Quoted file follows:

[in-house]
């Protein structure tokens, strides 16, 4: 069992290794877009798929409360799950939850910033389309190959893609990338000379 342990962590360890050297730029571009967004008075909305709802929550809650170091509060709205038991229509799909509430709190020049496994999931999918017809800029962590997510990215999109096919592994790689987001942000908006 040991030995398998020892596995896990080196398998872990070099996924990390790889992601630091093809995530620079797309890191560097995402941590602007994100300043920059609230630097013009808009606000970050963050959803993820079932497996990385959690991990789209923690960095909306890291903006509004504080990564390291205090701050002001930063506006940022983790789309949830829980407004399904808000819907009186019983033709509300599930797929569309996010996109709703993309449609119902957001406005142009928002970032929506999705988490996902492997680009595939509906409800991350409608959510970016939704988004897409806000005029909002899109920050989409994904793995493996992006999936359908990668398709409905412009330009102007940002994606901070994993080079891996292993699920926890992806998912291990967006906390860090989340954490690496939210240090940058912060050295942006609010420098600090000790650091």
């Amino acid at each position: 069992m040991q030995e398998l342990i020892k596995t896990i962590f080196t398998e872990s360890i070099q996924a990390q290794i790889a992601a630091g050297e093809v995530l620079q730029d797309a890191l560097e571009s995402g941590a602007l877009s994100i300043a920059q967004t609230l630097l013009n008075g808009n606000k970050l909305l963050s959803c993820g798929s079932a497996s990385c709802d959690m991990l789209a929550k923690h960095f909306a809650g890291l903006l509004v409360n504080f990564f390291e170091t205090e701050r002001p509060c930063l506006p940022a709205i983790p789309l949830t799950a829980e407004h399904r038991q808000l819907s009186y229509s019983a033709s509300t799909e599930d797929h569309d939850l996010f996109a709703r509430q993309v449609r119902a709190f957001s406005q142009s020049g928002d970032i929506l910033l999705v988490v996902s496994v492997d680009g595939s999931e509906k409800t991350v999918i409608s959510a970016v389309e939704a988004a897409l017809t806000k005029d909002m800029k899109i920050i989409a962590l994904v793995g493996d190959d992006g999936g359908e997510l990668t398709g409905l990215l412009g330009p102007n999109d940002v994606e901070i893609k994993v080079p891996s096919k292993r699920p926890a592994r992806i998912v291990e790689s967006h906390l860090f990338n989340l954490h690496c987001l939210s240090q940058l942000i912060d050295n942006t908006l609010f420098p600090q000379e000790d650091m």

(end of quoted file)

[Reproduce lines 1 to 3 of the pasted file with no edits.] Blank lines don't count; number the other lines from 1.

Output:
[in-house]
């Protein structure tokens, strides 16, 4: 069992290794877009798929409360799950939850910033389309190959893609990338000379 342990962590360890050297730029571009967004008075909305709802929550809650170091509060709205038991229509799909509430709190020049496994999931999918017809800029962590997510990215999109096919592994790689987001942000908006 040991030995398998020892596995896990080196398998872990070099996924990390790889992601630091093809995530620079797309890191560097995402941590602007994100300043920059609230630097013009808009606000970050963050959803993820079932497996990385959690991990789209923690960095909306890291903006509004504080990564390291205090701050002001930063506006940022983790789309949830829980407004399904808000819907009186019983033709509300599930797929569309996010996109709703993309449609119902957001406005142009928002970032929506999705988490996902492997680009595939509906409800991350409608959510970016939704988004897409806000005029909002899109920050989409994904793995493996992006999936359908990668398709409905412009330009102007940002994606901070994993080079891996292993699920926890992806998912291990967006906390860090989340954490690496939210240090940058912060050295942006609010420098600090000790650091």
């Amino acid at each position: 069992m040991q030995e398998l342990i020892k596995t896990i962590f080196t398998e872990s360890i070099q996924a990390q290794i790889a992601a630091g050297e093809v995530l620079q730029d797309a890191l560097e571009s995402g941590a602007l877009s994100i300043a920059q967004t609230l630097l013009n008075g808009n606000k970050l909305l963050s959803c993820g798929s079932a497996s990385c709802d959690m991990l789209a929550k923690h960095f909306a809650g890291l903006l509004v409360n504080f990564f390291e170091t205090e701050r002001p509060c930063l506006p940022a709205i983790p789309l949830t799950a829980e407004h399904r038991q808000l819907s009186y229509s019983a033709s509300t799909e599930d797929h569309d939850l996010f996109a709703r509430q993309v449609r119902a709190f957001s406005q142009s020049g928002d970032i929506l910033l999705v988490v996902s496994v492997d680009g595939s999931e509906k409800t991350v999918i409608s959510a970016v389309e939704a988004a897409l017809t806000k005029d909002m800029k899109i920050i989409a962590l994904v793995g493996d190959d992006g999936g359908e997510l990668t398709g409905l990215l412009g330009p102007n999109d940002v994606e901070i893609k994993v080079p891996s096919k292993r699920p926890a592994r992806i998912v291990e790689s967006h906390l860090f990338n989340l954490h690496c987001l939210s240090q940058l942000i912060d050295n942006t908006l609010f420098p600090q000379e000790d650091m």